Through the Looking Glass Children's Book Reviews

Blackwater Ben

Blackwater Ben

William Durbin
HIstorical Fiction
For ages 10 to 12
University of Minnesota Press, 2014   ISBN: 978-0816691920

   For Ben being able to get out of going to school is like a dream come true. School is such was such a waste of time after all and now, at last, he can be with his father and work as a cook’s helper, a “cookee,” in a logging camp. Ben does find it hard to leave Mrs. Wilson. She has taken care of him since his mother died and they are close friends. Still, he is now almost grown up and is ready for a change.

   What Ben isn’t ready for is the work itself. It is grueling. He has to work such long hours, and his father is a hard taskmaster with exacting rules that must never be broken. After a sticky accident involving a lot of spilled molasses, Ben’s father fires the other cookee who works in the camp. So now it is just Ben and his father who have to feed the always hungry lumberjacks three times a day, seven days a week. Ben can’t help hoping that his father is going to hire someone else soon before more “jacks” arrive. If he doesn’t, Ben might not get much sleep. Soon after cleaning the last stack of dishes he is finally able to close his eyes for sleep only to be roused in the freezing dark to start cooking and preparing all over again. Surely there is more to this work than just peeling potatoes and scrubbing pots and pans?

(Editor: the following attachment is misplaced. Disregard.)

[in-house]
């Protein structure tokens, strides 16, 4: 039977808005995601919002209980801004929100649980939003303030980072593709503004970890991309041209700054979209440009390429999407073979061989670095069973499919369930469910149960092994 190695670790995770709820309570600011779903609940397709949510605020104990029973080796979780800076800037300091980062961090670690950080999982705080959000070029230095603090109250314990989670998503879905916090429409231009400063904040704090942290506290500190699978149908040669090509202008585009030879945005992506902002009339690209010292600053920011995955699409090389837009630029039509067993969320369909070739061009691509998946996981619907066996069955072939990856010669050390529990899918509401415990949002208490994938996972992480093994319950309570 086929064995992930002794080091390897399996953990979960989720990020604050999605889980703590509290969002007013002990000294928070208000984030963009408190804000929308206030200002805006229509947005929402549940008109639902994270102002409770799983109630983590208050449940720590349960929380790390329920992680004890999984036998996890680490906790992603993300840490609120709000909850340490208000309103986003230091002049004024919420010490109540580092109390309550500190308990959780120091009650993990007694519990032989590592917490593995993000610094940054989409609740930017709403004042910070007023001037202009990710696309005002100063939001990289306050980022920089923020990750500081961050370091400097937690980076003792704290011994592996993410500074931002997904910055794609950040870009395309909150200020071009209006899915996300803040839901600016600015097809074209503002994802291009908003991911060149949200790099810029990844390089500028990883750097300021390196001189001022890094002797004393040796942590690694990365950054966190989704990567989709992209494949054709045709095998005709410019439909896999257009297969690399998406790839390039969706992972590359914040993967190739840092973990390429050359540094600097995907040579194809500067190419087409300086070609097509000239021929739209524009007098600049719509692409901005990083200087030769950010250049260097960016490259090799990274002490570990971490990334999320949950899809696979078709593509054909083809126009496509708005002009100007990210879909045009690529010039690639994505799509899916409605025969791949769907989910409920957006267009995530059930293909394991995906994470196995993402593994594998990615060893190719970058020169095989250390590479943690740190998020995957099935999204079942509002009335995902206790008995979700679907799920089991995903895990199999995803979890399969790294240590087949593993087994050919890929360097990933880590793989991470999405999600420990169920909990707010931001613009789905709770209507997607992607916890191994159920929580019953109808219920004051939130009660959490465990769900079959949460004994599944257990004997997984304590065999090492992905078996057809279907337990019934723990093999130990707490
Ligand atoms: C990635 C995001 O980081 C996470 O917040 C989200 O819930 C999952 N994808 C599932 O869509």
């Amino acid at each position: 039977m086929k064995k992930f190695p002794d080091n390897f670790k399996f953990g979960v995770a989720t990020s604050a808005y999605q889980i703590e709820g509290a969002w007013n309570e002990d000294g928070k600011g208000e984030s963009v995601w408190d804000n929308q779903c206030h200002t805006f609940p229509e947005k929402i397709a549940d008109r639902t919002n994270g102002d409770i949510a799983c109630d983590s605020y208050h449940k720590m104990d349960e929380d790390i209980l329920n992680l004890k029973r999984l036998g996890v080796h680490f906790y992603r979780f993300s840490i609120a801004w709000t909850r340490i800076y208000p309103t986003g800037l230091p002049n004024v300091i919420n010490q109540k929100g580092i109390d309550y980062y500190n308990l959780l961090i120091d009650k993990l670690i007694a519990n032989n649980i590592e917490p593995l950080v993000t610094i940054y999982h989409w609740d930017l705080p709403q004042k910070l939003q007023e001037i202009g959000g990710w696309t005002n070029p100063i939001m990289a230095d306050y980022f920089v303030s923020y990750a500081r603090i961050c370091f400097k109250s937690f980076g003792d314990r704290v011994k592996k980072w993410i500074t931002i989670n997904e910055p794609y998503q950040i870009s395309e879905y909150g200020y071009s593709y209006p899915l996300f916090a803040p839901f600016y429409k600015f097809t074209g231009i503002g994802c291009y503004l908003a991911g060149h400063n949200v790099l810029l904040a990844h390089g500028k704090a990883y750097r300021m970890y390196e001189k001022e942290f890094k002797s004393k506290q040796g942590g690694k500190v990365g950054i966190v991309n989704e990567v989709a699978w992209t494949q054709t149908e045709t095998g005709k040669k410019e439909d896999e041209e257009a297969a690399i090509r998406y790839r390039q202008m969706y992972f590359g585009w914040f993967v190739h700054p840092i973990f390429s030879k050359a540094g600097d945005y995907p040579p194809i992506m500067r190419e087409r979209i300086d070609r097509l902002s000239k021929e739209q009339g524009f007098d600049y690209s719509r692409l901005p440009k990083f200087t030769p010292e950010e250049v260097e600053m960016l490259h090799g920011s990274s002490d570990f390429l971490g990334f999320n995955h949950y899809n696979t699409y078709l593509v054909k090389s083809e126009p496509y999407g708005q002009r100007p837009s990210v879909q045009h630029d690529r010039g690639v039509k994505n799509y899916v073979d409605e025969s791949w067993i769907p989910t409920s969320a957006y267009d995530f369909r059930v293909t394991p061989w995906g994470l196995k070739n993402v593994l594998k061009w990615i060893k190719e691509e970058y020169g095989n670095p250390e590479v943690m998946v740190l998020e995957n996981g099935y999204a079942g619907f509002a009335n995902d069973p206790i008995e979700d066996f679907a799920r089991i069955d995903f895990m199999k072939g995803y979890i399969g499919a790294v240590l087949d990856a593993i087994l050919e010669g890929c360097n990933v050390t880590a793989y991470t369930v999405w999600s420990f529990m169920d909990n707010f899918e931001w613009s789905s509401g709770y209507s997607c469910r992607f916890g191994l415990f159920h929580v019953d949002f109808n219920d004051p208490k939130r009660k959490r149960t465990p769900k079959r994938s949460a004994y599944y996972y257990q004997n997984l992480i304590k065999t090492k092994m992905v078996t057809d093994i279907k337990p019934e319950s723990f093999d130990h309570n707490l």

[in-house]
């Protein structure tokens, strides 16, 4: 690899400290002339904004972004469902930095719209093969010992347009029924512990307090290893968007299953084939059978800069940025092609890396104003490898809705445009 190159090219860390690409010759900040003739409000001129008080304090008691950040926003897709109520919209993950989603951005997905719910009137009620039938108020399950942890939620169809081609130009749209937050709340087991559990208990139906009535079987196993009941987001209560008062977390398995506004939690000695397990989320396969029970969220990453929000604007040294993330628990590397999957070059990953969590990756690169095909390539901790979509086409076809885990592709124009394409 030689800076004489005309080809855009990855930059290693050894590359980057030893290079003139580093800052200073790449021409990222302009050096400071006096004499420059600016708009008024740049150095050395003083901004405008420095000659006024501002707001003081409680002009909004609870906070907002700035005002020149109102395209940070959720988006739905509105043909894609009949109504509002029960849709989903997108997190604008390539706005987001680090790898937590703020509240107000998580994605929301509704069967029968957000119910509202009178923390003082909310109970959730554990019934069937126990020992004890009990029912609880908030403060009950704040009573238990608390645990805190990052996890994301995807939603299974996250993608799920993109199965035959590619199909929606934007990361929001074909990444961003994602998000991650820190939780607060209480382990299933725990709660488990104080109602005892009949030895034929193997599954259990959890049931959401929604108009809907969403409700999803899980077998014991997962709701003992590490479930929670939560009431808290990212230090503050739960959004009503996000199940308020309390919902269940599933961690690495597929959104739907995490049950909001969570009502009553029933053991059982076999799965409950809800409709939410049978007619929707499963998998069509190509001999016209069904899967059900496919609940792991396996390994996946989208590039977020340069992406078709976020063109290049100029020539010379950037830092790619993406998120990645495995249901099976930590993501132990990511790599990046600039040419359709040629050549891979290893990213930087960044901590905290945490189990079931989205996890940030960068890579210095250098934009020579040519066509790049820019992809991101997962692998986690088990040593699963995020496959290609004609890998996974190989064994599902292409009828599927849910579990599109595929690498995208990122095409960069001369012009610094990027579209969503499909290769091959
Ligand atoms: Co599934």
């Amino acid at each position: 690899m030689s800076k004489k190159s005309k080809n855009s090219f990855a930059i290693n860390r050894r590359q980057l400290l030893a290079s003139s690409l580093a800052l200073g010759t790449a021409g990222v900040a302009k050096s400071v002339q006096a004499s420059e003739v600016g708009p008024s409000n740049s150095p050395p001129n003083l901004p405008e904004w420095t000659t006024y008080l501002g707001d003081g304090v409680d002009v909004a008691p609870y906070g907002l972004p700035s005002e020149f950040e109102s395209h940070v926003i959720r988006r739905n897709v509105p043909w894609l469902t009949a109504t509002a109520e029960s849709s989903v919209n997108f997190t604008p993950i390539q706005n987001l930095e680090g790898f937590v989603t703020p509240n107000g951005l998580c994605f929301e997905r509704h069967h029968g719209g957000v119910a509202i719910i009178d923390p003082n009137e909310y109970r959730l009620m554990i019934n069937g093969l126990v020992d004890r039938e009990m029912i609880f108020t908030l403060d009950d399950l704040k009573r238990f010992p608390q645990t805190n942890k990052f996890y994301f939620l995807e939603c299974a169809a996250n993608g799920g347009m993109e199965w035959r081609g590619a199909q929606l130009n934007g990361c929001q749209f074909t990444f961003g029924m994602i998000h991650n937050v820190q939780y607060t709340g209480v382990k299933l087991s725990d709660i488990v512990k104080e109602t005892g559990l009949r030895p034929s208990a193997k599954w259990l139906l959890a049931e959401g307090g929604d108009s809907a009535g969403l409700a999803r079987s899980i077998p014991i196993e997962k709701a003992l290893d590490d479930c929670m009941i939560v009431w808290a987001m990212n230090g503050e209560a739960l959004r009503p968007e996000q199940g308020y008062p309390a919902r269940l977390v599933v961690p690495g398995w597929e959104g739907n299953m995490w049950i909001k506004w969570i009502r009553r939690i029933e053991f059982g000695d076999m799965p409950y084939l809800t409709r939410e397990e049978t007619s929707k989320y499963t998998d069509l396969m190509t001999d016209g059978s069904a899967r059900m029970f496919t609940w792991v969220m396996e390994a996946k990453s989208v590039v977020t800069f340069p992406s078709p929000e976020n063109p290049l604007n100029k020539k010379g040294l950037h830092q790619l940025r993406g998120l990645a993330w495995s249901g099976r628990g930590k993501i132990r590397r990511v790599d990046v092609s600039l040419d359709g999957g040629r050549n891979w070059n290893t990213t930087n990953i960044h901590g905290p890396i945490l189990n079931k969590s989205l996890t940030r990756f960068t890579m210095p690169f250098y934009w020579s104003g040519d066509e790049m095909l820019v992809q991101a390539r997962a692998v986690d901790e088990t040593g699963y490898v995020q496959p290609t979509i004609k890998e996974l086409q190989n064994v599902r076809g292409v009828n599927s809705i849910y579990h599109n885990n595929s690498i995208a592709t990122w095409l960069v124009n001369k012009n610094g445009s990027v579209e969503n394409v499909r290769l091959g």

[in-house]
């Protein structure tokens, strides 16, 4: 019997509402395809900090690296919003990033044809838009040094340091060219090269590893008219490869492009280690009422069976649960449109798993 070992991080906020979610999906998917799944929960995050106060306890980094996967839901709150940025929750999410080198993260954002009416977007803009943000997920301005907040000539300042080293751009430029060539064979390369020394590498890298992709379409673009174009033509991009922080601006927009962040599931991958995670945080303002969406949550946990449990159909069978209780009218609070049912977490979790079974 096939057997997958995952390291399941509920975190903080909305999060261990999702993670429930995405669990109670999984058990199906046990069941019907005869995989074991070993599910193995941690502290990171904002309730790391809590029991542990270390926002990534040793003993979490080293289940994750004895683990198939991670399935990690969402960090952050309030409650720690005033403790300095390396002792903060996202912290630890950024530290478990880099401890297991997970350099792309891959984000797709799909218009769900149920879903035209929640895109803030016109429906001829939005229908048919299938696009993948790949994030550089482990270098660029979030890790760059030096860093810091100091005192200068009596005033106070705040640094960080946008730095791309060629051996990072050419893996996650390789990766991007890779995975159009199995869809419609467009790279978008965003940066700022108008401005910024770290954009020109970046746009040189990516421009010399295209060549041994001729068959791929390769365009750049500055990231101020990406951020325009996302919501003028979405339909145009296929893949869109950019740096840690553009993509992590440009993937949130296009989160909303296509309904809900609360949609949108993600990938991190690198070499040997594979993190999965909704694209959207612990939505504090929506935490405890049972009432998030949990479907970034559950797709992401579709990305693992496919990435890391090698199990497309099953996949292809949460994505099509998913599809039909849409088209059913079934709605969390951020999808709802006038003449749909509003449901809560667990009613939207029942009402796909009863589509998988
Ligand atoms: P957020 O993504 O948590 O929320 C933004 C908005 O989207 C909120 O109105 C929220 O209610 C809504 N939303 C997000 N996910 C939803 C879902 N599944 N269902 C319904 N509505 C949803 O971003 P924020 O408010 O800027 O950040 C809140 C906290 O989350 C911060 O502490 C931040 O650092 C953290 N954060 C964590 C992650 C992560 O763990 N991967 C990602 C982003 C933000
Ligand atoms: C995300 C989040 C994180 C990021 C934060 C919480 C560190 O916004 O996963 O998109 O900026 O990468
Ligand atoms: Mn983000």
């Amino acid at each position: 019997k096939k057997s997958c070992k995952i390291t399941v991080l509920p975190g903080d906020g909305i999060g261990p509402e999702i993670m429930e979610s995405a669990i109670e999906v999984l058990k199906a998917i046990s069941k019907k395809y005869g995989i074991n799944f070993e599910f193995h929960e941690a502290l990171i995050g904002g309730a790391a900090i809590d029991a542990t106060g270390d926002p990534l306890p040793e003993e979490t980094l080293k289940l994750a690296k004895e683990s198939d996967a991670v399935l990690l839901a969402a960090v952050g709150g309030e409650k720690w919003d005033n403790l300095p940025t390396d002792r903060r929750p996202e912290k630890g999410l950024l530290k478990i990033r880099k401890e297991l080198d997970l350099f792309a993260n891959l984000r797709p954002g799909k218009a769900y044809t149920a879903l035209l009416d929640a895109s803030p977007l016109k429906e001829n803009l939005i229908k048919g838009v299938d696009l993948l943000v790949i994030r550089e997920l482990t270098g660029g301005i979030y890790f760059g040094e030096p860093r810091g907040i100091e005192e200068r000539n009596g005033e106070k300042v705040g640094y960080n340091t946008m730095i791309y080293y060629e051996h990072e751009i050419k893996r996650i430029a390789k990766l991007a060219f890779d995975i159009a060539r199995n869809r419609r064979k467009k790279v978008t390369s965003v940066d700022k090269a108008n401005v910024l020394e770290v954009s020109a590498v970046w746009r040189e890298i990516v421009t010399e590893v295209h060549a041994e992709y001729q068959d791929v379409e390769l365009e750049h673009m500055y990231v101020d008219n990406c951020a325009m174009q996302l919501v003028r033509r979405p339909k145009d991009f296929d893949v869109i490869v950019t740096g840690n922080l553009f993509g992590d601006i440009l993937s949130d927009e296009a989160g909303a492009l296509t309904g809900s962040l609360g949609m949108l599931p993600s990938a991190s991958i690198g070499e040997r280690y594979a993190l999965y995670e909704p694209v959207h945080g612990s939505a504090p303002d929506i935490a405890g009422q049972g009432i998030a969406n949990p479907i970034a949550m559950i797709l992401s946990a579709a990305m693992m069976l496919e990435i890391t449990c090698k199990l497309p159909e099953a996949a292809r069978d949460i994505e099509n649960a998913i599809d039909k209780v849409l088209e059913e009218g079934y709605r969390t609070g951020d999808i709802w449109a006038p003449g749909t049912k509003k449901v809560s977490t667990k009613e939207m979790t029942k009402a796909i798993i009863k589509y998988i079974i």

Ben gets to know all the characters in the camp and there are some truly peculiar types among the men who choose to spend the winter working as lumberjacks. There are those fleeing the law, and those trying to forget some great sadness in their past. There are also those who simply like the hard work and rugged life of the lumberjack.

    With humor and sensitivity the author takes us into the north woods ofMinnesotaat the end of the nineteenth century. Through Ben’s young and impressionable eyes the author shows us the very hard lumberjack camp life, while at the same time sharing Ben’s own journey from boyhood into young adulthood. Ben learns a great deal about the man who is his father, and about the young woman who was his mother, and in the process, discovers what his own strengths and weaknesses are. It is hard not to laugh at some of the outrageous behavior shown by the lumberjacks, and to marvel at their courage and determination to get the job done no matter what.